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Acquired heart disease and pregnancy

Authors
Carol A Waksmonski, MD
Anita LaSala, MD
Michael R Foley, MD
Section Editors
Catherine M Otto, MD
Charles J Lockwood, MD, MHCM
Deputy Editor
Susan B Yeon, MD, JD, FACC

INTRODUCTION

Although cardiac disease complicates a small percentage of all pregnancies in developed countries (eg, only 1 to 4 percent of pregnancies in the United States), maternal cardiac disease is a major cause of non-obstetric maternal morbidity and mortality (figure 1). Care of high-risk patients requires a team approach including a maternal-fetal medicine specialist, cardiologist, and obstetrical anesthesiologist.

In the past, rheumatic heart disease was the most common form of cardiac disease in pregnant women; it still predominates in developing countries and in immigrant populations in the United States. Congenital heart disease is now the most common form of heart disease complicating pregnancy in the United States, in part because advances in the treatment of congenital heart disease have made it possible for more affected children to reach adulthood and attempt pregnancy. (See "Pregnancy in women with congenital heart disease: General principles" and "Pregnancy and Marfan syndrome".)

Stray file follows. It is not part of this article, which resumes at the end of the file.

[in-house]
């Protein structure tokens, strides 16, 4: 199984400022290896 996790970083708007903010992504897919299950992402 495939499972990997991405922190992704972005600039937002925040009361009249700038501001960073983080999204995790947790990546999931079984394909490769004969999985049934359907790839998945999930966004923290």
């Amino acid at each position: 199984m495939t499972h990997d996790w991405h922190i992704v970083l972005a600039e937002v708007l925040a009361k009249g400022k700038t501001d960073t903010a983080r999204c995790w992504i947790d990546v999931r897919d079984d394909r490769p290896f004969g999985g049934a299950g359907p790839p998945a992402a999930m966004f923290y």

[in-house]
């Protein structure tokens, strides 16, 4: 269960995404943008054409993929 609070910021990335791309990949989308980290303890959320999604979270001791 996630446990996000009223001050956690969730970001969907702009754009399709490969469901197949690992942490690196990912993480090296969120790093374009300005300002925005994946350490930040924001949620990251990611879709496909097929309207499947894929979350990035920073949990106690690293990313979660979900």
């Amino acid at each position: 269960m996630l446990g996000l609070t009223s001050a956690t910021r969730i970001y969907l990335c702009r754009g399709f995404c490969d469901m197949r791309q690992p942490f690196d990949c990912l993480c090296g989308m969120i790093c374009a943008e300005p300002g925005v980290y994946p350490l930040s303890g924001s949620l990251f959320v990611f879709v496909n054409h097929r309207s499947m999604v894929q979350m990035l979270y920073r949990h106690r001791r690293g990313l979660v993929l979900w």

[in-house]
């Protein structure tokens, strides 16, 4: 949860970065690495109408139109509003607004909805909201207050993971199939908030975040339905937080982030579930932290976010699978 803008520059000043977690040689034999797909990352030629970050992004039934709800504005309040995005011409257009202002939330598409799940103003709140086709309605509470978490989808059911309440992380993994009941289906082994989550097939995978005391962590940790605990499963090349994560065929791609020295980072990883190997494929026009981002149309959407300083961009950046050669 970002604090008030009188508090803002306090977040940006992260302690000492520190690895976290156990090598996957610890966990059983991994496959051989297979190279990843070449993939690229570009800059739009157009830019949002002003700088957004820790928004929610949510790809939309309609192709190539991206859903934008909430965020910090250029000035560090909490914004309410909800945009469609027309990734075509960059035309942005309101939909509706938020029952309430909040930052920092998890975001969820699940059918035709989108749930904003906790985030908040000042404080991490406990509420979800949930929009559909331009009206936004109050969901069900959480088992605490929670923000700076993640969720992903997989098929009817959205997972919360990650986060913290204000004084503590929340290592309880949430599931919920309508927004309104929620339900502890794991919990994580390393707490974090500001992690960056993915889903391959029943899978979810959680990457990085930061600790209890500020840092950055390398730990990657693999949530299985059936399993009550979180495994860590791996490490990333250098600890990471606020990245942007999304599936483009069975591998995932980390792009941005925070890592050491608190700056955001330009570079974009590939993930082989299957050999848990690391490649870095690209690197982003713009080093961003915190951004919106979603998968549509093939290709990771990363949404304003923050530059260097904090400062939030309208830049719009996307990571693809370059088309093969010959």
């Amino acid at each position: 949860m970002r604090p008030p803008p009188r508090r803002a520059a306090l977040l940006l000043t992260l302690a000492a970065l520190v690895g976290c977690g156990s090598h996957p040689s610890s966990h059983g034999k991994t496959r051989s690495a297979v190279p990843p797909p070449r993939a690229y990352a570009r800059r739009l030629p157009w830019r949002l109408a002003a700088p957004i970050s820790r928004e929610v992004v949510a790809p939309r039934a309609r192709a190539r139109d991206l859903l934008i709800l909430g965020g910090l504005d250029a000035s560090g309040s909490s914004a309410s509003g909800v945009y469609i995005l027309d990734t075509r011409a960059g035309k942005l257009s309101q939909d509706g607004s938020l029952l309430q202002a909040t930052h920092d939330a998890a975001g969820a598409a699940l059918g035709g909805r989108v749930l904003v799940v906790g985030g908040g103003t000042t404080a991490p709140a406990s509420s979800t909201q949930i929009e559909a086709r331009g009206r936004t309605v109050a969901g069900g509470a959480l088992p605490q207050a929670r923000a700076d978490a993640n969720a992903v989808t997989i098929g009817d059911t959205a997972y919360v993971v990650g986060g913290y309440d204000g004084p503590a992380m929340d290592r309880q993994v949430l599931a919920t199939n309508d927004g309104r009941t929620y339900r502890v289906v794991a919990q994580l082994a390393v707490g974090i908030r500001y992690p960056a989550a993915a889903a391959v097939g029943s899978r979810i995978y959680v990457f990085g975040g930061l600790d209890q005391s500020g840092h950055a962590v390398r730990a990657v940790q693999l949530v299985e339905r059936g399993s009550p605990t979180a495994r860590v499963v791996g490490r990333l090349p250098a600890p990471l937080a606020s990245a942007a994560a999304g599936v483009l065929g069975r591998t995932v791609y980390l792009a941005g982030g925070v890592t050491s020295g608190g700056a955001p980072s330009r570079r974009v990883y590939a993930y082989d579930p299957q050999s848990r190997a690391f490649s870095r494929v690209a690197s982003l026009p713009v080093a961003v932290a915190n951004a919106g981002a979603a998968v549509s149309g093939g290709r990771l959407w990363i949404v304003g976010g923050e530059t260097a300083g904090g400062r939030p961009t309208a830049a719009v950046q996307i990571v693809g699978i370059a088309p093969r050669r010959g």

In addition, many women are postponing childbearing until the fourth and fifth decades of life [1,2]; with advancing maternal age, underlying medical conditions such as hypertension, diabetes, and hypercholesterolemia become more common and increase the incidence of acquired heart disease complicating pregnancy.

This topic will discuss the risk assessment and management of pregnant women with acquired heart disease. Valvular heart disease and congenital heart disease in pregnant women are discussed separately. (See "Pregnancy and valve disease" and "Pregnancy in women with congenital heart disease: General principles".)

PHYSIOLOGY OF NORMAL PREGNANCY

Pregnancy is associated with several cardiocirculatory changes that can significantly impact underlying cardiac disease. These changes begin early in pregnancy (within the first five to eight weeks), reach their peak during the late second trimester, and then remain relatively constant until delivery [3]. Knowledge of these cardiovascular adaptations is required to correctly interpret hemodynamic and cardiovascular tests in the gravida, to predict the effects of pregnancy on the woman with underlying cardiac disease, and to understand how the fetus will be affected by maternal cardiac disorders. (See "Maternal adaptations to pregnancy: Cardiovascular and hemodynamic changes".)

                     
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Literature review current through: Sep 2017. | This topic last updated: Sep 27, 2017.
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